Kenya’s Cabinet Secretary for tourism, Najiba Balala on Monday called on the European Union, as one of the world’s largest traders in ivory, to take immediate action to close its domestic markets.Balala is in Brussels, on behalf of the 32-member state African Elephant Coalition (AEC), to meet senior EU Commission and member state officials in advance of the Environment Council meeting on 5th March, to call for closure of Europe’s domestic ivory markets.
Member states are formulating the EU position on ivory trade in advance of the 18th Conference of the Parties of CITES, the Convention on the Trade in Endangered Species (CoP18), to take place in Sri Lanka, 23rd May – 3rd June, 2019.
One of Balala’s meetings was with Jyrki Katainen, Vice-President of the European Commission, to make the case for the EU to end its ivory trade and close its domestic market now.
He also met the Japanese Ambassador to the EU to communicate the concerns of the Coalition and to discuss how legal ivory markets in the EU and Japan fuel illegal trade, poaching and killing of elephants in Africa.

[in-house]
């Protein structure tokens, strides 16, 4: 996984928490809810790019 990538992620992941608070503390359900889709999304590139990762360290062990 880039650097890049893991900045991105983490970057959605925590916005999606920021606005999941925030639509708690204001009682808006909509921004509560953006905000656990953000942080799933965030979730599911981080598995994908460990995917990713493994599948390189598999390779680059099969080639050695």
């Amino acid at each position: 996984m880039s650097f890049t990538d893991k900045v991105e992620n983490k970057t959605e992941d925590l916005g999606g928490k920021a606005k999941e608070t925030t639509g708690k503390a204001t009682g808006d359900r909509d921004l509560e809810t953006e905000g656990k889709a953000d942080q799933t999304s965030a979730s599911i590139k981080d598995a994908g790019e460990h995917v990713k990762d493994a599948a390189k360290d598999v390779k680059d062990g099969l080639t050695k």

Elephants are declining significantly throughout Africa and Asia. Every year, at least 20,000 African elephants are killed illegally for their ivory and only bold action now can save this iconic animal from becoming extinct in many parts of its range within the decade.
“All legal ivory markets – whether in Asia or Europe – fuel illegal trade, poaching and killing of elephants, which is why we are calling on the EU and EU Environment Ministers who are meeting in Brussels tomorrow, on 5th March, to close its domestic ivory markets and follow the lead of China, US, Taiwan, Singapore and Hong Kong SAR, who have taken or are taking steps to close their domestic ivory markets,” said Balala in a statement issued in Nairobi.
“During the last decade approximately 144,000 elephants were killed across Africa due to poaching,” explained Cabinet Secretary Najib Balala, confident that this visit will finally persuade the EU to close its domestic ivory markets,” he added.
He pointed out that there is no link between domestic ivory markets in Europe and Asia and illegal trade, and noted that the killing of elephants in Africa is a flawed basis on which to develop EU conservation policy.